Later on in 2014, Myele headed to Los Angeles to record his first live album, OnePointOne (Live At The Blue Whale). Starting with a jazz trio featuring Mark De Clive-Lowe (keyboards) and Ben Shepherd (bass), Myele fleshed things out to include vocalists Nia Andrews and Charlie K, and a string quartet led by Miguel Atwood-Ferguson. Two years later, when it was released through First Word Records, Australianjazz.net critic John Hardaker described the album as “a feast of jazz-fusion flavoured beauty created before us in a time and space that seems endless.”
On the surface, recording his live album, playing shows and touring with Theo Parrish kept Myele busy creatively in 2013 and 2014. Beneath the water however, things were more challenging than they might have appeared to a casual observer.
THE ROUTINE OF A JOB GAVE HIM THE SPACE TO work ON HIS COMPOSITION SKILLS.
“I was getting to a point where, for better or worse, it felt like my luck was running dry,” he says. “The momentum definitely felt like it stalled for a while. I remember getting to this point where I felt like if I didn’t get this $100 gig playing at a bar this weekend my life would be ruined.” Realising this wasn’t what he wanted for himself, he took a part-time job distributing flyers and putting up posters for Phantom Billstickers in Wellington. Over the following years, he worked his way up to an area manager role.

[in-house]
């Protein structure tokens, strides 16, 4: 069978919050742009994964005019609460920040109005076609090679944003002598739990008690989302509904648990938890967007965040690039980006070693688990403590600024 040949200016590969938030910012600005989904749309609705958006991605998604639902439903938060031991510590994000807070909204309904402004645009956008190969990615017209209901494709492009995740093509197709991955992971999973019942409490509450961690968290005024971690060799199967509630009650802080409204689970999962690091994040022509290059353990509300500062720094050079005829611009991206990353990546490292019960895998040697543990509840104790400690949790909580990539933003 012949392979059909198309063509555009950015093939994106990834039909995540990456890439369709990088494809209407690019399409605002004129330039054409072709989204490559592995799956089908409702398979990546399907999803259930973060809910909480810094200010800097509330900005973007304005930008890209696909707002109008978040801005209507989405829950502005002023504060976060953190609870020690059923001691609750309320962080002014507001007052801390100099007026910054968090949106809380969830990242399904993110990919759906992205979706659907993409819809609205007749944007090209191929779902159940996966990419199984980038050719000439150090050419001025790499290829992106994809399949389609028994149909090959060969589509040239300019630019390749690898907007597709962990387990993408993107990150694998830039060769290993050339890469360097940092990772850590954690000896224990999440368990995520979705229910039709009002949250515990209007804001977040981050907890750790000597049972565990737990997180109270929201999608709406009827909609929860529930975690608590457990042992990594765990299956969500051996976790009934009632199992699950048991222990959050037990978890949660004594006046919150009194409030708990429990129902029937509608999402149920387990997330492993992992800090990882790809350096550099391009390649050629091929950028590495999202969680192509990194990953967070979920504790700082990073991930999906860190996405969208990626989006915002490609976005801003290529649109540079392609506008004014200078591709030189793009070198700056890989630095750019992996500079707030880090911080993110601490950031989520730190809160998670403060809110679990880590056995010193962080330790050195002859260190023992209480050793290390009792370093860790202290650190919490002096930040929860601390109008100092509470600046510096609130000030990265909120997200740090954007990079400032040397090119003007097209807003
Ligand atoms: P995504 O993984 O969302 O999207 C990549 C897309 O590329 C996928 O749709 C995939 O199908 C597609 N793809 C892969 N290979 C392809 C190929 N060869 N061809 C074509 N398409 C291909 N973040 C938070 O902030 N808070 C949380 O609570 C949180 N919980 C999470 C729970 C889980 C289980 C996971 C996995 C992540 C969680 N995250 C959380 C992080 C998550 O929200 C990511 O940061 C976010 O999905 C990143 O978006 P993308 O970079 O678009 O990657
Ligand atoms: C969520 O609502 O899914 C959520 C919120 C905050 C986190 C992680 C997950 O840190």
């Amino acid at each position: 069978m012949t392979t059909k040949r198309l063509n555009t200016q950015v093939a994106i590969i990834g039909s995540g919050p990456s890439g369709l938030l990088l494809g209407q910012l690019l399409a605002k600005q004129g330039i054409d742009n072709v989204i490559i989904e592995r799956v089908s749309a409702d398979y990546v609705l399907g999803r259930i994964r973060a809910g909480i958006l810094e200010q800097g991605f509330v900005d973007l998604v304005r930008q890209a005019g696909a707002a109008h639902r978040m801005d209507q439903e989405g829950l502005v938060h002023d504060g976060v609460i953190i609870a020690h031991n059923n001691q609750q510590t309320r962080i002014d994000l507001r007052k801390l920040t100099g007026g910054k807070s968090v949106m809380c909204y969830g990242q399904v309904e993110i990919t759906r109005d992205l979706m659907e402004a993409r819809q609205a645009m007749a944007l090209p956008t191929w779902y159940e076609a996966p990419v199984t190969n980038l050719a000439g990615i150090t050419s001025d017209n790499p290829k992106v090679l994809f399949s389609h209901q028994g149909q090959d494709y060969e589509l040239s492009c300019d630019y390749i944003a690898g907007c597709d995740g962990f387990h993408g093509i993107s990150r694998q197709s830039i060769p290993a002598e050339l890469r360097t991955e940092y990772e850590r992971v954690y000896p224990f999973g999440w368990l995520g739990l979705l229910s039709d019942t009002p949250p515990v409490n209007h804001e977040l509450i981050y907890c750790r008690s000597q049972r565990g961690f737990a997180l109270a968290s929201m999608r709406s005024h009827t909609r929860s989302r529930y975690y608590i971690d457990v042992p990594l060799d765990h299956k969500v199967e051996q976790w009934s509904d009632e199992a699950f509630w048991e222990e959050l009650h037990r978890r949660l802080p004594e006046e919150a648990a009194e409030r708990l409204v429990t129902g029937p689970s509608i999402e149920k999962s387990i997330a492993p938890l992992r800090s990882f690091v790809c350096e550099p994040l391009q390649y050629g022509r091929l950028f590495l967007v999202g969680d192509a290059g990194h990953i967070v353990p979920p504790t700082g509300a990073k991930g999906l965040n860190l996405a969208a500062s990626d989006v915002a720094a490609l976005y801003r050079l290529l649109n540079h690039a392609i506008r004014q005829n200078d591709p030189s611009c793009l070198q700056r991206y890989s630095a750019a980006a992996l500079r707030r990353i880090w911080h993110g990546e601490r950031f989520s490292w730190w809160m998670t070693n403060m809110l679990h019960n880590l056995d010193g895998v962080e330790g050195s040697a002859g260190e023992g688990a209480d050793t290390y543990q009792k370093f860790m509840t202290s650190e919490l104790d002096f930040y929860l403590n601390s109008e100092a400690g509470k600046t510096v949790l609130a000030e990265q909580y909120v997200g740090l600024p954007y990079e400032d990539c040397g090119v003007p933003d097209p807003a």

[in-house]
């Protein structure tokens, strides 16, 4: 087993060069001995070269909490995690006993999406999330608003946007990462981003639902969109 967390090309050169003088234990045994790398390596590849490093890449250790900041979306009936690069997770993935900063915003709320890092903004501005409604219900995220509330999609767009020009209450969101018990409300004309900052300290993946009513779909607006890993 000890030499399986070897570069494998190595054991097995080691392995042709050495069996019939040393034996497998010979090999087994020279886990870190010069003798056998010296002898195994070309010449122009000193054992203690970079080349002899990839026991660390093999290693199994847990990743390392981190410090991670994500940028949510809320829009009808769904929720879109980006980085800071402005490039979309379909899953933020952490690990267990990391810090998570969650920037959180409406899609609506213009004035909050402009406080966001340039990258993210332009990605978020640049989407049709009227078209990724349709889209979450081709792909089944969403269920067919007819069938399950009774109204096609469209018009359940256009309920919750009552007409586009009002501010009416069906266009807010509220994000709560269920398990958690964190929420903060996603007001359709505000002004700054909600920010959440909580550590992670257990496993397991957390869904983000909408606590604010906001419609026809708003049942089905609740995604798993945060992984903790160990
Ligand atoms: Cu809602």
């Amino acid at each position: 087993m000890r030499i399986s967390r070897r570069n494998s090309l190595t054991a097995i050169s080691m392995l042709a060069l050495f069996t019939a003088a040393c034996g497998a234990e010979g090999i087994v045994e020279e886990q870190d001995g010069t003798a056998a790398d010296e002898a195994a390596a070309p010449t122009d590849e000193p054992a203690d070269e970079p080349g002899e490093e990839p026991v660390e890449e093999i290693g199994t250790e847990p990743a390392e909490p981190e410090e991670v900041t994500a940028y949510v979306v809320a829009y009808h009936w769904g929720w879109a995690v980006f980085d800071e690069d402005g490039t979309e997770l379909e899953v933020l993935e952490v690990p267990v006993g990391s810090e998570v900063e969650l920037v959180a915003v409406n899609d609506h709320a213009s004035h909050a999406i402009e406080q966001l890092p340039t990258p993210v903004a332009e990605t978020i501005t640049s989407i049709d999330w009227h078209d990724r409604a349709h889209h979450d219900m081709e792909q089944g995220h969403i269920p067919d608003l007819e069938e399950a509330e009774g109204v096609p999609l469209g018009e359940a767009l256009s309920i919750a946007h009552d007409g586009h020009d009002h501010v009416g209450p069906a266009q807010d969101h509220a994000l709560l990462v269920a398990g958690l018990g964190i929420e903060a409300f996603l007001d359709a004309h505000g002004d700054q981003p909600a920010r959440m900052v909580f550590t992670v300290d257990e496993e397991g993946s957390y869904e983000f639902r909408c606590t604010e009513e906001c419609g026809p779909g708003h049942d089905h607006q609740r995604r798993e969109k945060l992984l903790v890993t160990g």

While he wasn’t performing live as often as he had in the past, the stability and routine of a job gave him the space to spend more time working on his composition skills. Slowly but surely, a set of deeply personal jazz songs started to emerge from within him. At the same time, Myele realised that he was at a crossroads. “I decided that if I’m going to be a musician, I need to move overseas and really give my career a 100% go,” he explained. “I guess I knew from my life experiences that there would be a perpetual ‘what if?’ question that would linger forever if I just settled for a day job and didn’t give it a go.”
Early in 2019, Myele travelled to New York to attend the Winter Jazz Festival. The inspiration he got from that experience sent him into the studio to record his third album, A Love Requited, released later that year through First Word Records. It also gave him the impetus to relocate from New Zealand to London, where he was welcomed into the UK scene.
“So we moved, and I got some good momentum,” he says. “I supported Hiatus Kaioyte at Shepherd’s Bush, played at Ronnie Scott’s, and did some gigs around Western Europe. It all felt pretty good, but then Covid arrived, the lockdowns started, and all the gigs began to disappear from the calendar.”
After initially considering moving back to New Zealand, Myele decided to dig in and stick it out through the pandemic. To stay productive and positive, he set the goal of recording a five-album series he calls the Crisis & Opportunity project for the UK/US record label DeepMatter. Between 2020 and 2022, he recorded and released the first three volumes, London, Peaks and Untold, and the Manstandards mixtape.